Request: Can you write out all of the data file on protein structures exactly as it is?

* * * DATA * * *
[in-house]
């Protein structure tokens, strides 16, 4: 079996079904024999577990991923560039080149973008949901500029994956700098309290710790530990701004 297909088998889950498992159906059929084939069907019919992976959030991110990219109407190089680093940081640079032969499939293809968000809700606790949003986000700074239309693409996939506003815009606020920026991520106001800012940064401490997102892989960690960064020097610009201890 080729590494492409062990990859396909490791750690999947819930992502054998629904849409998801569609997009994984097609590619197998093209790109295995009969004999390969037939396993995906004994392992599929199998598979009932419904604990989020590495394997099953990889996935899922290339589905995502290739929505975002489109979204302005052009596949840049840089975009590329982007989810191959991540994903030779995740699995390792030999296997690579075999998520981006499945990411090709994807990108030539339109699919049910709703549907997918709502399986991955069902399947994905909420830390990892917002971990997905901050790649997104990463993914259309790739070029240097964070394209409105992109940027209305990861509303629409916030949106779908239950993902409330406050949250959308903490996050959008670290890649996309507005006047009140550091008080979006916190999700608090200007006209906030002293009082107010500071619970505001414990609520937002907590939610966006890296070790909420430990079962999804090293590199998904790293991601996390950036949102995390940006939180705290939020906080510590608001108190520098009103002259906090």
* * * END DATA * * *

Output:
[in-house]
């Protein structure tokens, strides 16, 4: 079996079904024999577990991923560039080149973008949901500029994956700098309290710790530990701004 297909088998889950498992159906059929084939069907019919992976959030991110990219109407190089680093940081640079032969499939293809968000809700606790949003986000700074239309693409996939506003815009606020920026991520106001800012940064401490997102892989960690960064020097610009201890 080729590494492409062990990859396909490791750690999947819930992502054998629904849409998801569609997009994984097609590619197998093209790109295995009969004999390969037939396993995906004994392992599929199998598979009932419904604990989020590495394997099953990889996935899922290339589905995502290739929505975002489109979204302005052009596949840049840089975009590329982007989810191959991540994903030779995740699995390792030999296997690579075999998520981006499945990411090709994807990108030539339109699919049910709703549907997918709502399986991955069902399947994905909420830390990892917002971990997905901050790649997104990463993914259309790739070029240097964070394209409105992109940027209305990861509303629409916030949106779908239950993902409330406050949250959308903490996050959008670290890649996309507005006047009140550091008080979006916190999700608090200007006209906030002293009082107010500071619970505001414990609520937002907590939610966006890296070790909420430990079962999804090293590199998904790293991601996390950036949102995390940006939180705290939020906080510590608001108190520098009103002259906090």